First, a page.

FDX, its prime competitor, trades at a P/E ratio of about 19. Its stock may have been hurt in recent week as portfolio managers who wanted to only so much freight transportation stock sold shares to make room for UPS. The UPS road show also included numbers suggesting it was winning some market share of FDX's core overnight-delivery business in recent quarters.
But FDX, which has a market capitalization of $13.1 billion, could be helped in the future if UPS shows it can maintain the stronger multiples, because it could improve investors' opinion of where the sector should trade.
Still, the trucking analyst said that unlike other Internet plays, UPS is susceptible to problems like oil price shocks and labor problems. The heavily-unionized company, with more than 200,000 union members among its 330,000-person work force, was hit with a two-week strike by the Teamsters union in August, 1997 that cost it at least $750 million in revenue.
"During the strike, Wall Street would have crushed the stock," said the analyst.
Financial clouds on horizon
The company took a $1.4 billion charge in the most recent quarter in relation to a tax dispute involving its offshore insurance operations. Its IPO prospectus said that charge could rise to a $2.35 billion under a worst-case scenario. Some also expect it to take a non-cash charge in the hundreds of millions soon to account for its share of underfunding in multi-employer pension plans run by the Teamsters, plans that the company took a strike in an effort to exit in 1997.
Still, despite those clouds that would be enough to level the balance sheet of a lesser company, UPS does not need the offering to raise money.
In fact it will take the $5-billion plus in proceeds and repurchase shares from existing shareholders, whose shares will have 10 times the voting rights of the shares offered to the public this week. Beside the cash the company has on hand, it has the best debt rating of any corporation and an expected cash flow of billions more next year.
The company said at the time of its announcement in July that it needed the IPO in order to use the stock as currency in future acquisitions, especially in response to a buying-spree taking place this year by recently-privatized European postal authorities. Some believe that this suggests it is looking at buying technology companies with its new stock.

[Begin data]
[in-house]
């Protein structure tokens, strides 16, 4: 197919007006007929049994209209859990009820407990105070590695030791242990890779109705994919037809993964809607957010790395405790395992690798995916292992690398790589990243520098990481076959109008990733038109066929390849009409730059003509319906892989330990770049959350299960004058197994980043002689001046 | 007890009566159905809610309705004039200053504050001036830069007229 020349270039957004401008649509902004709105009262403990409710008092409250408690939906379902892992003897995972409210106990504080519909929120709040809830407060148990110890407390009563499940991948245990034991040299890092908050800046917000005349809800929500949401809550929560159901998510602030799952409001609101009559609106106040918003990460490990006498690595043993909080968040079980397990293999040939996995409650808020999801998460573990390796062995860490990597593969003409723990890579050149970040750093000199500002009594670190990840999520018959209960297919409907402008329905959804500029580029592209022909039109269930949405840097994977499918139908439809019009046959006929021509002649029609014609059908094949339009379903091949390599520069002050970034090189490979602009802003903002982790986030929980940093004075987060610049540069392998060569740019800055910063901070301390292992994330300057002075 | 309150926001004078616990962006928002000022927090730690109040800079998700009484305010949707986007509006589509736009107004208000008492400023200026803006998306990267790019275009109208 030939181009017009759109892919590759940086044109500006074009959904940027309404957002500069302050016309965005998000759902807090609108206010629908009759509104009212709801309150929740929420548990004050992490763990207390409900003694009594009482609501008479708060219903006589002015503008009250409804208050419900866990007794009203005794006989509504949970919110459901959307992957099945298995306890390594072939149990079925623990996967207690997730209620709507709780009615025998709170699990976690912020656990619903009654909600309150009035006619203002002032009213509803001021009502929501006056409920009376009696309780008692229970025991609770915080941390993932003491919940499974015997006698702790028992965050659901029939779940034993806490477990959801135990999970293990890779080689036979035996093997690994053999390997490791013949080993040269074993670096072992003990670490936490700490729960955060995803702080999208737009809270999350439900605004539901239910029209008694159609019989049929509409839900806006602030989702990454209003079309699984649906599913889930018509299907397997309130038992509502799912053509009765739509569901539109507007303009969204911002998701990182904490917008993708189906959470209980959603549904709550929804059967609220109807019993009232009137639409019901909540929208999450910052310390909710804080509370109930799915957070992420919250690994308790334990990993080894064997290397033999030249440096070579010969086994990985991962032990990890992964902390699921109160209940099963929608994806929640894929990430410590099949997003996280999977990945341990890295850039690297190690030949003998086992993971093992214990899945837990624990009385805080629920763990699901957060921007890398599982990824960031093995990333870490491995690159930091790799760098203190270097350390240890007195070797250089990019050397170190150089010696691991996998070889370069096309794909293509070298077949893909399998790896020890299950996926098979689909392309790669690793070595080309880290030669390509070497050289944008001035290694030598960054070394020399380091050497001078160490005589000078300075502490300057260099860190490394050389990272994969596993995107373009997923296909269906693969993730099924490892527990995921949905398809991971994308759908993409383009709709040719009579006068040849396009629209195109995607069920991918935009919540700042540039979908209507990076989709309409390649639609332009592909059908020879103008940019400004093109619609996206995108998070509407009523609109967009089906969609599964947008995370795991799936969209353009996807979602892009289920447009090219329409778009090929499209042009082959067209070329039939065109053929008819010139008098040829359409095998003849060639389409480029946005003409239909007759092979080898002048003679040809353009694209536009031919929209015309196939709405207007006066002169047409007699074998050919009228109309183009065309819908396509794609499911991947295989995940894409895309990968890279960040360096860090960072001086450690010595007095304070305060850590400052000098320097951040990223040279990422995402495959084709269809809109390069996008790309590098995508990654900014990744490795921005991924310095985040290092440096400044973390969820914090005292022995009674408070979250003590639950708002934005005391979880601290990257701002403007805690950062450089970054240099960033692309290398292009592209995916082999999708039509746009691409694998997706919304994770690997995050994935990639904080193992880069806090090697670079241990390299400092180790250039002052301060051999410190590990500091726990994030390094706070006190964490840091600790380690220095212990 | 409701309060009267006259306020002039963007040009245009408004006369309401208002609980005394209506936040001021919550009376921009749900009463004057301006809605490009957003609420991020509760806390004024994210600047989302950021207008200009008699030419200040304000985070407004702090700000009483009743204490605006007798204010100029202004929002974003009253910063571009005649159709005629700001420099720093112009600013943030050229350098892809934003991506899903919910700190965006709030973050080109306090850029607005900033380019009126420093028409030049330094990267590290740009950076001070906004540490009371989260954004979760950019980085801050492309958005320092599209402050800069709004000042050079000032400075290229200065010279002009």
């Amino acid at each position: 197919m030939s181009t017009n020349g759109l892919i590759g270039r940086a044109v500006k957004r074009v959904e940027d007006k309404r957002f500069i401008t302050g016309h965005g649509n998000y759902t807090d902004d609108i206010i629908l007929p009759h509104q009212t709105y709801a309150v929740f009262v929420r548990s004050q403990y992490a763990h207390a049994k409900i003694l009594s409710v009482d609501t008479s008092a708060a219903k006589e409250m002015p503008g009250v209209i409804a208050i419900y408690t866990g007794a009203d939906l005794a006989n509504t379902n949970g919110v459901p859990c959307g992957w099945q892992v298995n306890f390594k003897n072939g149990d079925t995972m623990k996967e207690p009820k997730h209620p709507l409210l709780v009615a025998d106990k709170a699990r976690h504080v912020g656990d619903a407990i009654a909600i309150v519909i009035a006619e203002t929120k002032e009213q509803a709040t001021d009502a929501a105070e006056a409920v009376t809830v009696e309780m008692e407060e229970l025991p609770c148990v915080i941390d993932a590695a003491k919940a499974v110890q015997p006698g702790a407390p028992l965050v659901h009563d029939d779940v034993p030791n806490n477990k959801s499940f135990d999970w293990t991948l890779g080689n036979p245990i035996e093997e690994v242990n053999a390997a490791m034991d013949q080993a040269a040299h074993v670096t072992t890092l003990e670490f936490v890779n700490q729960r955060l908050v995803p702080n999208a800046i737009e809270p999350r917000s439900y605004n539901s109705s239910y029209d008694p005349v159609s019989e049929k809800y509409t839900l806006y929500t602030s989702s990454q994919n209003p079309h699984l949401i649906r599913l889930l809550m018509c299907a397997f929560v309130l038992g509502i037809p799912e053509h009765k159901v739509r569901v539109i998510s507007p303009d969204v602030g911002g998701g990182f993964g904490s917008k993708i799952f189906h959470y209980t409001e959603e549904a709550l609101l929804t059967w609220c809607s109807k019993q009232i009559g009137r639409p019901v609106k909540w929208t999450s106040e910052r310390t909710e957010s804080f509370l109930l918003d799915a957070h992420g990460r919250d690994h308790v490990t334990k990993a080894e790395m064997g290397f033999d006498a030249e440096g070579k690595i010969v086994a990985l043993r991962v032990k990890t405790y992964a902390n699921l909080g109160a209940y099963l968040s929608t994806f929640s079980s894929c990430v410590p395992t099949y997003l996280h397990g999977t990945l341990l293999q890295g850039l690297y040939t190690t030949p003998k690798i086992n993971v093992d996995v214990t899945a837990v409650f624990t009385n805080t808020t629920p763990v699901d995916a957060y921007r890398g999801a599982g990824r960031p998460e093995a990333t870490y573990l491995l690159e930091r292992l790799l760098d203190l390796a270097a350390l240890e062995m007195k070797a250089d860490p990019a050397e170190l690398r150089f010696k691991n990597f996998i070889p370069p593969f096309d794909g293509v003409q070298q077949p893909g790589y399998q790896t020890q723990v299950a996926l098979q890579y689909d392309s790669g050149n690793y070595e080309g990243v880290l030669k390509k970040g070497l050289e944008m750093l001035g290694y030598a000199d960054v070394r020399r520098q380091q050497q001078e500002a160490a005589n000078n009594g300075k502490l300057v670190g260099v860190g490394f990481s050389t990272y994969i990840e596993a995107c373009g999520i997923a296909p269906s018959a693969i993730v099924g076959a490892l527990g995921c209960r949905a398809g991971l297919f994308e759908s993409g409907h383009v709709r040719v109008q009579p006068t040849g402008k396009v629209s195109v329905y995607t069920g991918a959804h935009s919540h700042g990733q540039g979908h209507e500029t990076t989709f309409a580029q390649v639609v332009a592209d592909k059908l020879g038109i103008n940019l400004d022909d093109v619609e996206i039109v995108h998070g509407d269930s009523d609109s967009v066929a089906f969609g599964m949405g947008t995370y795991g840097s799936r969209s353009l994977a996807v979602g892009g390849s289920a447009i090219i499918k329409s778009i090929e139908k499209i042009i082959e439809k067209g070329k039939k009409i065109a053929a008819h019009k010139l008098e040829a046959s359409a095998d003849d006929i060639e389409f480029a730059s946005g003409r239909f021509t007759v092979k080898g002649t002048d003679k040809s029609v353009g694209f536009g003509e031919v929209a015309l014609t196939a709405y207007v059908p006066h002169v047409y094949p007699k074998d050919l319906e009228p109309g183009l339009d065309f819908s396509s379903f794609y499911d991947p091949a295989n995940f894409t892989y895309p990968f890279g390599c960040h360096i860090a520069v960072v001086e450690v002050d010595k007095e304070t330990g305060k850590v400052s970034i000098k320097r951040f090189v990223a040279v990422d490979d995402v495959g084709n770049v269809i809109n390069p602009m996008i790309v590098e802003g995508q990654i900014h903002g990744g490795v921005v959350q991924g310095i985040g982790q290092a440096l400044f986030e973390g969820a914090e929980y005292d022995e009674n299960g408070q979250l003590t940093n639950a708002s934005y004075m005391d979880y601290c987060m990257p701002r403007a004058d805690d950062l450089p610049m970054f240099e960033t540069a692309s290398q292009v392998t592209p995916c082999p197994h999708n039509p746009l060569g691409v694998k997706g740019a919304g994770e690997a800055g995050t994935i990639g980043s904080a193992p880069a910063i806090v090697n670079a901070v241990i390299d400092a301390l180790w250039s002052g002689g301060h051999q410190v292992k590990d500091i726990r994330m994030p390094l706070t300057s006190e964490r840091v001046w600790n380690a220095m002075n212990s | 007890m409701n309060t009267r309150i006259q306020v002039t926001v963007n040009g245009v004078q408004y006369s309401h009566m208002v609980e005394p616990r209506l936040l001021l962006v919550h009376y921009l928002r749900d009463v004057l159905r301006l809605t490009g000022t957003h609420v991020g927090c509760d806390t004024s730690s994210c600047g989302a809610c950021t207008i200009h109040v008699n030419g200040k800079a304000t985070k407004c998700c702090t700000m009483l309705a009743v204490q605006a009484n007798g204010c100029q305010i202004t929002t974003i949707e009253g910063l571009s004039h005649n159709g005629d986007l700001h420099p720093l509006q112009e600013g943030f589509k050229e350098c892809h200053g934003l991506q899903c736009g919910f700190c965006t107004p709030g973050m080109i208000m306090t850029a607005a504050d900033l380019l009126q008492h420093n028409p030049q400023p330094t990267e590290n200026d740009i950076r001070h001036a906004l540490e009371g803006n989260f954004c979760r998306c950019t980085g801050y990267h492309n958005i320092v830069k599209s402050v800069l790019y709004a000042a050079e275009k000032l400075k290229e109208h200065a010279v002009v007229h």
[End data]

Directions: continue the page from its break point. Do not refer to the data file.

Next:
"The valuation for technology companies are very high," said Ullas Naik, senior vice president of research and an IPO expert for FAC Equities. "Why would you pay cash for that, why not pay with another inflated stock?"
An instant blue chip
There isn't as much upside potential for UPS stock as there is for many IPOs, both technology and non-technology. The lack of rapid growth in income or profits and even the absence of a chance of being purchased by a large company means that the triple-digit percentage gains are not going to happen, said Ben Holmes, founder of ipoPros.com, a Boulder, Colo., online research company.
"Most people these days expect IPOs to pop 300-400-500 percent as a matter of course. This one will not do this," said Holmes. "I think this trades at a reasonable and rational multiple. I would expect it to trade at 20 to 30 percent premium above issue price."
What UPS loses in interest by IPO gamblers, it gains with interest by large institutional buyers, which are precluded from buying the riskier small capitalization stocks for the most part.
"It takes the position of an instant blue chip," said Holmes. "It becomes an institutional darling almost immediately."
The company gave a secondary reason for the IPO the desire to create a market for the stock held by its employee-owners. It already has more shareholders than most publicly-held companies, with 126,000 different owners.
It's managers have been able to buy the stock, or were paid in stock, for most of its 97-year history. Hourly employees have had a right to buy the stock since 1995.
While most of the shares are held by managers, even many of the hourly employees are going to see a nice bump in their portfolio, especially since UPS has traditionally paid the best wages in the trucking industry.
UPS delivery driver Bobby Hernandez is one of 126,000 shareholders, about half of which are current employees, who will see a nice jump in their portfolio this week.
The top hourly pay at UPS is now over $21 an hour. If an rank-and-file employee was buying $1,000 of the stock a quarter, or about 10 percent of his or her base salary, since 1995, they likely have just less than 700 shares of the stock today, with a value of just under $35,000. But those shares will essentially be split before the IPO, and at the 50 IPO price, their portfolio will top $68,000 right from the start.
"It's a good retirement fund, a solid company," said Bobby Hernandez, a UPS delivery driver working in mid-town Manhattan this week. "It certain is better than the banks. But is it enough to retire on? No."
There is a possibility of retirement for many of the managers, though, who saw a share of their compensation be in stock over the years. Already John Alden, the company's 57-year old vice chairman who was credited by the with leading UPS's e-commerce efforts, has announced plans to retire. He'll see the value of his portfolio jump from $10 million to $19.6 million, not including options, at the IPO price.
Many front-line managers could also see an unexpected pay-day from the issue, and there is a certain risk of brain-drain from that pay-day.